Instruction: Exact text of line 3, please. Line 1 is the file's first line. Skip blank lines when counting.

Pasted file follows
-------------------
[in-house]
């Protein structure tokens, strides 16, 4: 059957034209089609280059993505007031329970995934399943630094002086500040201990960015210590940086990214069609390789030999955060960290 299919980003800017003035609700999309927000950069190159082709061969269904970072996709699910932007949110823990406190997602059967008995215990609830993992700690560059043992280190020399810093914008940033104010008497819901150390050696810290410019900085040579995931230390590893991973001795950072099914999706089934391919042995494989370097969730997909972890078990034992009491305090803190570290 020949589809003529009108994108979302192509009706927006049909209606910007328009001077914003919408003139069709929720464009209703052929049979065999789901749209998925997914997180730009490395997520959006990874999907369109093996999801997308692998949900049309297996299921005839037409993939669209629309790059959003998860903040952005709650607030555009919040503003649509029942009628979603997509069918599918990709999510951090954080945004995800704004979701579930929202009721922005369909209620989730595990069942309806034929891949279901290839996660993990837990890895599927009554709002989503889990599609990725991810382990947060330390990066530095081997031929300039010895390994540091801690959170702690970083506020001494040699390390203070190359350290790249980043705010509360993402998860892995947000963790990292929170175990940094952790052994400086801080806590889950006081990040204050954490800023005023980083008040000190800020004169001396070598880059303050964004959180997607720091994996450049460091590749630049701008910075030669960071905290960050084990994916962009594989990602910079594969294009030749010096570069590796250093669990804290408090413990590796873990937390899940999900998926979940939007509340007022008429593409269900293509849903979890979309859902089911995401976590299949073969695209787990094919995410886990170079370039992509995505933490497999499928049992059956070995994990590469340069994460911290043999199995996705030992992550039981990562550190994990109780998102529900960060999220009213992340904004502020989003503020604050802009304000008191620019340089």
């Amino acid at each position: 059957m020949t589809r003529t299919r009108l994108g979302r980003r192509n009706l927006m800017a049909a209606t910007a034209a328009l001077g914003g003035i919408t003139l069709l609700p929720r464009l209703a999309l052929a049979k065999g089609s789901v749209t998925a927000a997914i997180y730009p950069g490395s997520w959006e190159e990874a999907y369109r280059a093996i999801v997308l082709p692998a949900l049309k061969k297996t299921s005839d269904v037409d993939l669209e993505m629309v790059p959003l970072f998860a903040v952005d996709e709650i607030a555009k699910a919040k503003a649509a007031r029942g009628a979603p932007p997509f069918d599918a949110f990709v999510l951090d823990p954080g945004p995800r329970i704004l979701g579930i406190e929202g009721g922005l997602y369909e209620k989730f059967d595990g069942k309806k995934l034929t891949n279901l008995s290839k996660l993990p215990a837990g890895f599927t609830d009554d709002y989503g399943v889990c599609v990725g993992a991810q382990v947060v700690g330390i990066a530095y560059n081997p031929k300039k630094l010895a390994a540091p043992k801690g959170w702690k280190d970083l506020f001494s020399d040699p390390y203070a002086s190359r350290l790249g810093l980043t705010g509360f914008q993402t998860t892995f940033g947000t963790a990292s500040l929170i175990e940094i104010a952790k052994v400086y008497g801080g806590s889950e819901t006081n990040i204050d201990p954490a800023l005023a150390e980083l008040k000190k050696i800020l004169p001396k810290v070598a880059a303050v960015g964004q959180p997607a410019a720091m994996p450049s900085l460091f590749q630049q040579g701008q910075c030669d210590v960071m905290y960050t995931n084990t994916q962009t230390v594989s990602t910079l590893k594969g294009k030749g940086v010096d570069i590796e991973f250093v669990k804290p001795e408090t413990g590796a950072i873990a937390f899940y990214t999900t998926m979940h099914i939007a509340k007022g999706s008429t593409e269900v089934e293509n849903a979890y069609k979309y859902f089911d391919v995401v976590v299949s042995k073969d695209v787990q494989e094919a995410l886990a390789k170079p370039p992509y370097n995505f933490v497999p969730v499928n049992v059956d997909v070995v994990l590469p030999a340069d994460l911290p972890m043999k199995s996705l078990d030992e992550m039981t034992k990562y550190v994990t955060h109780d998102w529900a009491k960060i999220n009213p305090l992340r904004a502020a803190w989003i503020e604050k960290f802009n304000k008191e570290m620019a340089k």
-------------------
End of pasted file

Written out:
């Amino acid at each position: 059957m020949t589809r003529t299919r009108l994108g979302r980003r192509n009706l927006m800017a049909a209606t910007a034209a328009l001077g914003g003035i919408t003139l069709l609700p929720r464009l209703a999309l052929a049979k065999g089609s789901v749209t998925a927000a997914i997180y730009p950069g490395s997520w959006e190159e990874a999907y369109r280059a093996i999801v997308l082709p692998a949900l049309k061969k297996t299921s005839d269904v037409d993939l669209e993505m629309v790059p959003l970072f998860a903040v952005d996709e709650i607030a555009k699910a919040k503003a649509a007031r029942g009628a979603p932007p997509f069918d599918a949110f990709v999510l951090d823990p954080g945004p995800r329970i704004l979701g579930i406190e929202g009721g922005l997602y369909e209620k989730f059967d595990g069942k309806k995934l034929t891949n279901l008995s290839k996660l993990p215990a837990g890895f599927t609830d009554d709002y989503g399943v889990c599609v990725g993992a991810q382990v947060v700690g330390i990066a530095y560059n081997p031929k300039k630094l010895a390994a540091p043992k801690g959170w702690k280190d970083l506020f001494s020399d040699p390390y203070a002086s190359r350290l790249g810093l980043t705010g509360f914008q993402t998860t892995f940033g947000t963790a990292s500040l929170i175990e940094i104010a952790k052994v400086y008497g801080g806590s889950e819901t006081n990040i204050d201990p954490a800023l005023a150390e980083l008040k000190k050696i800020l004169p001396k810290v070598a880059a303050v960015g964004q959180p997607a410019a720091m994996p450049s900085l460091f590749q630049q040579g701008q910075c030669d210590v960071m905290y960050t995931n084990t994916q962009t230390v594989s990602t910079l590893k594969g294009k030749g940086v010096d570069i590796e991973f250093v669990k804290p001795e408090t413990g590796a950072i873990a937390f899940y990214t999900t998926m979940h099914i939007a509340k007022g999706s008429t593409e269900v089934e293509n849903a979890y069609k979309y859902f089911d391919v995401v976590v299949s042995k073969d695209v787990q494989e094919a995410l886990a390789k170079p370039p992509y370097n995505f933490v497999p969730v499928n049992v059956d997909v070995v994990l590469p030999a340069d994460l911290p972890m043999k199995s996705l078990d030992e992550m039981t034992k990562y550190v994990t955060h109780d998102w529900a009491k960060i999220n009213p305090l992340r904004a502020a803190w989003i503020e604050k960290f802009n304000k008191e570290m620019a340089k």